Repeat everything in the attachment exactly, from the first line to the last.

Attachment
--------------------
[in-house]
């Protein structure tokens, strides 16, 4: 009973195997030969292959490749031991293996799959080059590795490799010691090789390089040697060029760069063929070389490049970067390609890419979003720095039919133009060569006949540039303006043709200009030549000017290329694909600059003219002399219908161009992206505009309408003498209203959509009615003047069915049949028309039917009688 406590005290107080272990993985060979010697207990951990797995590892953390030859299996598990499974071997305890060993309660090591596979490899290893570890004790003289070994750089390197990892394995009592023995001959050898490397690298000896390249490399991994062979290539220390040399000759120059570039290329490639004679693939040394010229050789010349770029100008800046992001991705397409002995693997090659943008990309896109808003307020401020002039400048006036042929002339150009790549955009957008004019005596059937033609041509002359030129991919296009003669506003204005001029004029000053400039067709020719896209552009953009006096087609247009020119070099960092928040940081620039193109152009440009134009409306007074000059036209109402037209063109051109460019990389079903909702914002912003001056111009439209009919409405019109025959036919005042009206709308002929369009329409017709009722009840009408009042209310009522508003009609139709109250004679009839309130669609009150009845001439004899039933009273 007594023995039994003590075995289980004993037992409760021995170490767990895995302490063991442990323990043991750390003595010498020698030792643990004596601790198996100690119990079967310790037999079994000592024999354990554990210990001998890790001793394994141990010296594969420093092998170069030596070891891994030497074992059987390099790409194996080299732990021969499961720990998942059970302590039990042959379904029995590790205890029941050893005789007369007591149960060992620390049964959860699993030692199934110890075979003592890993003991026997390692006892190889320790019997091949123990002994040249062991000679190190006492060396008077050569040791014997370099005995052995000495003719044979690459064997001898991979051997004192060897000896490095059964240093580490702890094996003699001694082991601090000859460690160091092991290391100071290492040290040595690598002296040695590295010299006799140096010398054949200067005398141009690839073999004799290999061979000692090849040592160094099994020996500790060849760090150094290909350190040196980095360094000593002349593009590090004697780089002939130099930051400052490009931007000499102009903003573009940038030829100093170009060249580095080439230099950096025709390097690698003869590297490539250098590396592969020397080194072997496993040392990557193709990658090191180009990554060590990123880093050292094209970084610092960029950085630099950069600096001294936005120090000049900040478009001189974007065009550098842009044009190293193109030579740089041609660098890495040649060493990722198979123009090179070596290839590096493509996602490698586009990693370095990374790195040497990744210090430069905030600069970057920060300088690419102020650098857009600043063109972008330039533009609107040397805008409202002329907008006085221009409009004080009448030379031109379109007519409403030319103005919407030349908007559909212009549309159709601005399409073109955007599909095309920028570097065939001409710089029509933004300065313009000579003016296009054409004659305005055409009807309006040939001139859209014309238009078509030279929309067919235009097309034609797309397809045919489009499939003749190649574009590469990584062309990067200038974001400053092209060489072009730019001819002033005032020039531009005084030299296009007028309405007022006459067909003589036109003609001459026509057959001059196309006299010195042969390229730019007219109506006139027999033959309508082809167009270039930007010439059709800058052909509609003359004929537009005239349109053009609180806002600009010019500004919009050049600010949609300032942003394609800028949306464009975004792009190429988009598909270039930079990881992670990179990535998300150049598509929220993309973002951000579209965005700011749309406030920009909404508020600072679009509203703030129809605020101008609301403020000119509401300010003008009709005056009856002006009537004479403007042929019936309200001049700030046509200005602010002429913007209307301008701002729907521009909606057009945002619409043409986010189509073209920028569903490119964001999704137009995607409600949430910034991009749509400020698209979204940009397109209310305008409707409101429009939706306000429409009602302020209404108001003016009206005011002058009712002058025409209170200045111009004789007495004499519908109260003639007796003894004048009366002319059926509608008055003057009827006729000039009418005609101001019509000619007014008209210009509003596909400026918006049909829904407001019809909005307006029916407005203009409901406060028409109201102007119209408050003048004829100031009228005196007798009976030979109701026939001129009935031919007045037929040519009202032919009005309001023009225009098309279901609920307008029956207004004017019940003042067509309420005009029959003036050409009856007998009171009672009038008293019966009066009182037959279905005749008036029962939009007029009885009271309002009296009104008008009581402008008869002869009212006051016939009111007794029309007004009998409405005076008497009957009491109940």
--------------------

[in-house]
């Protein structure tokens, strides 16, 4: 009973195997030969292959490749031991293996799959080059590795490799010691090789390089040697060029760069063929070389490049970067390609890419979003720095039919133009060569006949540039303006043709200009030549000017290329694909600059003219002399219908161009992206505009309408003498209203959509009615003047069915049949028309039917009688 406590005290107080272990993985060979010697207990951990797995590892953390030859299996598990499974071997305890060993309660090591596979490899290893570890004790003289070994750089390197990892394995009592023995001959050898490397690298000896390249490399991994062979290539220390040399000759120059570039290329490639004679693939040394010229050789010349770029100008800046992001991705397409002995693997090659943008990309896109808003307020401020002039400048006036042929002339150009790549955009957008004019005596059937033609041509002359030129991919296009003669506003204005001029004029000053400039067709020719896209552009953009006096087609247009020119070099960092928040940081620039193109152009440009134009409306007074000059036209109402037209063109051109460019990389079903909702914002912003001056111009439209009919409405019109025959036919005042009206709308002929369009329409017709009722009840009408009042209310009522508003009609139709109250004679009839309130669609009150009845001439004899039933009273 007594023995039994003590075995289980004993037992409760021995170490767990895995302490063991442990323990043991750390003595010498020698030792643990004596601790198996100690119990079967310790037999079994000592024999354990554990210990001998890790001793394994141990010296594969420093092998170069030596070891891994030497074992059987390099790409194996080299732990021969499961720990998942059970302590039990042959379904029995590790205890029941050893005789007369007591149960060992620390049964959860699993030692199934110890075979003592890993003991026997390692006892190889320790019997091949123990002994040249062991000679190190006492060396008077050569040791014997370099005995052995000495003719044979690459064997001898991979051997004192060897000896490095059964240093580490702890094996003699001694082991601090000859460690160091092991290391100071290492040290040595690598002296040695590295010299006799140096010398054949200067005398141009690839073999004799290999061979000692090849040592160094099994020996500790060849760090150094290909350190040196980095360094000593002349593009590090004697780089002939130099930051400052490009931007000499102009903003573009940038030829100093170009060249580095080439230099950096025709390097690698003869590297490539250098590396592969020397080194072997496993040392990557193709990658090191180009990554060590990123880093050292094209970084610092960029950085630099950069600096001294936005120090000049900040478009001189974007065009550098842009044009190293193109030579740089041609660098890495040649060493990722198979123009090179070596290839590096493509996602490698586009990693370095990374790195040497990744210090430069905030600069970057920060300088690419102020650098857009600043063109972008330039533009609107040397805008409202002329907008006085221009409009004080009448030379031109379109007519409403030319103005919407030349908007559909212009549309159709601005399409073109955007599909095309920028570097065939001409710089029509933004300065313009000579003016296009054409004659305005055409009807309006040939001139859209014309238009078509030279929309067919235009097309034609797309397809045919489009499939003749190649574009590469990584062309990067200038974001400053092209060489072009730019001819002033005032020039531009005084030299296009007028309405007022006459067909003589036109003609001459026509057959001059196309006299010195042969390229730019007219109506006139027999033959309508082809167009270039930007010439059709800058052909509609003359004929537009005239349109053009609180806002600009010019500004919009050049600010949609300032942003394609800028949306464009975004792009190429988009598909270039930079990881992670990179990535998300150049598509929220993309973002951000579209965005700011749309406030920009909404508020600072679009509203703030129809605020101008609301403020000119509401300010003008009709005056009856002006009537004479403007042929019936309200001049700030046509200005602010002429913007209307301008701002729907521009909606057009945002619409043409986010189509073209920028569903490119964001999704137009995607409600949430910034991009749509400020698209979204940009397109209310305008409707409101429009939706306000429409009602302020209404108001003016009206005011002058009712002058025409209170200045111009004789007495004499519908109260003639007796003894004048009366002319059926509608008055003057009827006729000039009418005609101001019509000619007014008209210009509003596909400026918006049909829904407001019809909005307006029916407005203009409901406060028409109201102007119209408050003048004829100031009228005196007798009976030979109701026939001129009935031919007045037929040519009202032919009005309001023009225009098309279901609920307008029956207004004017019940003042067509309420005009029959003036050409009856007998009171009672009038008293019966009066009182037959279905005749008036029962939009007029009885009271309002009296009104008008009581402008008869002869009212006051016939009111007794029309007004009998409405005076008497009957009491109940």